This scenario indicates that it is a structured and organized system, not isolated bravado uttered by the president. The objective of this system is to sow distrust in relation to the work of journalists, avoid accountability to society and maintain control of public debate. In this way, it builds the image not of opponents within the political game, but of common enemies.
This authoritarian facet brings the federal government closer to fascist regimes. As Jason Stanley points out, “a fascist regime has no opponents: it has enemies. And they multiply to the extent that they diverge from the owners of power – who in the same movement also reaffirm their circle of ‘friends’, defined by the degree of unconditional adherence to their principles. From the narrative around the opposition between friends and enemies, violence becomes the only possible form of political dispute, which makes public debate impossible.
Who believes in freedom of expression and the press?
They are not limited to the Executive actions that restrict freedom of expression and the press. Faced with attempts by Bolsonaro and his followers to intimidate and control the press, the institutional response of both the Judiciary and the Legislative has been, at best, dubious. Add to this the use of judicial demands to seek to censor reports and critical voices to those in power, not only at the federal level, but also locally.
More serious is the fact that these demands have been successful in the judiciary. Recently, three prominent cases can be cited: the censorship of Crusoé magazine, which published a report on a possible connection between Dias Toffoli and Marcelo Odebrecht; the censorship of the GGN newspaper, in which all reports on BTG Pactual, a bank created by Economy Minister Paulo Guedes, were ordered off the air; and finally, the censorship prior to Globo, which was judicially banned from showing documents from the investigation of Flávio Bolsonaro and the embezzlement scheme, known as “cracking”.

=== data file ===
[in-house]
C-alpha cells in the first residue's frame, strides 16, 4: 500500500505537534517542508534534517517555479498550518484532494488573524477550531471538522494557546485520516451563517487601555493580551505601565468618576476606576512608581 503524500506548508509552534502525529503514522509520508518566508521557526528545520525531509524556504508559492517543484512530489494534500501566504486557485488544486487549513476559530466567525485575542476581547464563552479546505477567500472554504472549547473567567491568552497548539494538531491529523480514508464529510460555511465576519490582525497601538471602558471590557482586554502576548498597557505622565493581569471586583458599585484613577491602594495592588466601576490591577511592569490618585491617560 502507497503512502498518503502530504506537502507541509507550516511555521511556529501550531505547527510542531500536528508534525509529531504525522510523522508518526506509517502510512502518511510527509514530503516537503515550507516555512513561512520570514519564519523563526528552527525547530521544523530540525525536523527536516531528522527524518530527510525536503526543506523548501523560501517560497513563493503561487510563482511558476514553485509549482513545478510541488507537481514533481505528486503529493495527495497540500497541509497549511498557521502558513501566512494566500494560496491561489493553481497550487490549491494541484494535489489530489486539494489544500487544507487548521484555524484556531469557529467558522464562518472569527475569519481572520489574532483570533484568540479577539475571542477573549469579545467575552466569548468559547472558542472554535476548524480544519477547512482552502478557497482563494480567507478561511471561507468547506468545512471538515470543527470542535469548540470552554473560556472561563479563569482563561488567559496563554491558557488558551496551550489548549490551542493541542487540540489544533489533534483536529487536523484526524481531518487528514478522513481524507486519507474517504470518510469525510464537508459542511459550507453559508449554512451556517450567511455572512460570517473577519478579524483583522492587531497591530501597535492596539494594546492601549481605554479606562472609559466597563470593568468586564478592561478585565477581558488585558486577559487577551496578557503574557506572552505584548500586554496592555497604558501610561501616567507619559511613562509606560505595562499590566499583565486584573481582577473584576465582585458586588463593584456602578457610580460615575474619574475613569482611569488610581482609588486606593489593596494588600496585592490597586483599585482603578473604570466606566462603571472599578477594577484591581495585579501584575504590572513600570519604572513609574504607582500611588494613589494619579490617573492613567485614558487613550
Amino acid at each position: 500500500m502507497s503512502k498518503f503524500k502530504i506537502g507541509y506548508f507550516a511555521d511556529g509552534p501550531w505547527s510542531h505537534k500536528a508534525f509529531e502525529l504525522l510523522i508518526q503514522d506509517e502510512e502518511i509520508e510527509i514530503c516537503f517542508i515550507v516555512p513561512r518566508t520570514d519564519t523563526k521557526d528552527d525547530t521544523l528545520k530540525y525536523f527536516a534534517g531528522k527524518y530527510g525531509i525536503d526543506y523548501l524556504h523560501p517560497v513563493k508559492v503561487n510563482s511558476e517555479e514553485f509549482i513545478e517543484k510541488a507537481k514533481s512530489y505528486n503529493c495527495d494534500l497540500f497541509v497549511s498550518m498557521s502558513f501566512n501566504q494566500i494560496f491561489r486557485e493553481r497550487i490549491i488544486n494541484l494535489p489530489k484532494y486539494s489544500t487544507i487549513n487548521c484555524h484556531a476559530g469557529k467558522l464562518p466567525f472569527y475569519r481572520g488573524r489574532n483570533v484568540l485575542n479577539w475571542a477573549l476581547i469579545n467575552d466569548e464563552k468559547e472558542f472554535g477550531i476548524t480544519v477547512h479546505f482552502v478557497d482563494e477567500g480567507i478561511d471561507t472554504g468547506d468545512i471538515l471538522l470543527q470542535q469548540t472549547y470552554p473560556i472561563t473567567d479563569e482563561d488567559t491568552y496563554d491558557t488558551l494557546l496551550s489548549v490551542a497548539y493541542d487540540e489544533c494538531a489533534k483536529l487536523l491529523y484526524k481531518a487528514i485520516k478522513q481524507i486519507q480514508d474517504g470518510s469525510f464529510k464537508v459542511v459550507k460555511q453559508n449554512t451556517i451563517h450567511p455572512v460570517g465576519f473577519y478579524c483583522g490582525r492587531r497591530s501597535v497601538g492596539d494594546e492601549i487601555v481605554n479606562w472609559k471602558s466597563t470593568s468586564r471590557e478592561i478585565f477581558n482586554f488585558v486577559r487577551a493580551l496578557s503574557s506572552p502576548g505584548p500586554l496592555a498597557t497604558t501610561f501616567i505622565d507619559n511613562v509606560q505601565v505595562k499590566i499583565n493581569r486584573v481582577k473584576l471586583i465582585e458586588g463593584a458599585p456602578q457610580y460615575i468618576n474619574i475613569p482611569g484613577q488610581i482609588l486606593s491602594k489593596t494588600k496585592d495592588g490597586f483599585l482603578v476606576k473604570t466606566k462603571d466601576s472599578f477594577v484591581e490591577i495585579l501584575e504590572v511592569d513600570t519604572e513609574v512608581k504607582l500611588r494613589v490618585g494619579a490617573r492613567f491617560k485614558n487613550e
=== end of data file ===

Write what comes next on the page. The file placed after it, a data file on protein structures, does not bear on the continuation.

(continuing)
These examples build a scenario in which, although the right to freedom of the press and freedom of expression are constitutionally provided for, there is no shortage of those willing to sue the judiciary to restrict these rights, as well as those ready to grant such restriction in court.
In this sense, Clarissa Gross’s statement that “freedom of expression in Brazil is not for real” becomes significant. If the 1988 Constitution changed the pattern of public debate from prior censorship to open debate, there is still much uncertainty about what citizens can express without fear of judicial condemnation.
Often, alleging the need to protect the honor of politicians, public figures and even institutions, the Brazilian judiciary grants decisions that reduce the scope of public information and the possibility of citizen control. The Judiciary, which should be activated to protect the restriction of the free flow of information, thus becomes an actor that contributes to the narrowing of the public space for debate.
Faced with a picture of systematic attacks by the Executive on the press, the lax commitment to freedom of expression and the press by the Judiciary contributes to a scenario where threats to free debate, criticism and the exercise of social control find fertile ground in the country.
A scenario that repeats
Despite the rupture and the institutional framework represented by the 1988 Constitution, Jair Bolsonaro’s government brings to light the consequences of an inefficient transitional justice system. The election to the presidency of the Republic of a Federal Congressman who in plenary welcomed the notorious torturer Ustra seems to have raised institutionality to a way of governing with considerable approximation to the military regime.
In this sense, as this text dealt with freedom of expression and freedom of the press, it is worth mentioning a rapprochement, noted by some journalistic vehicles, between Jair Bolsonaro’s “shut up” directed to the press and the “shut up” also directed to the press of General Newton Cruz, who headed the National Information Service (SNI) during the Dictatorship. It is interesting to note and watch both videos, of the current president and the general, to realize that beyond the coincidence of expressions, the harsh tone with the press is very similar in both moments.
By Ana Carolina Rezende Oliveira , Júlia Guimarães  and Mariana Rezende Oliveira .
For more information:
- The double siege on freedom of expression in the fake news survey: How the STF does not differentiate between use and abuse of freedom of expression
- Director of Reporter Without Borders talks about the strategy of creating common enemy: “It’s not a one-time attack, it’s an organized system of attacks”
 Doctoral student in Law at the Federal University of Minas Gerais (UFMG). Master in Law at the Federal University of Rio de Janeiro (UFRJ). Researcher associated to CJT – UFMG.  Master of Laws student at Federal University of Minas Gerais (UFMG). Researcher Fellow (CAPES). Researcher associated to the CJT-UFMG.  Master’s Degree in Law at the Federal University of Minas Gerais (UFMG). Researcher atassociated to CJT-UFMG.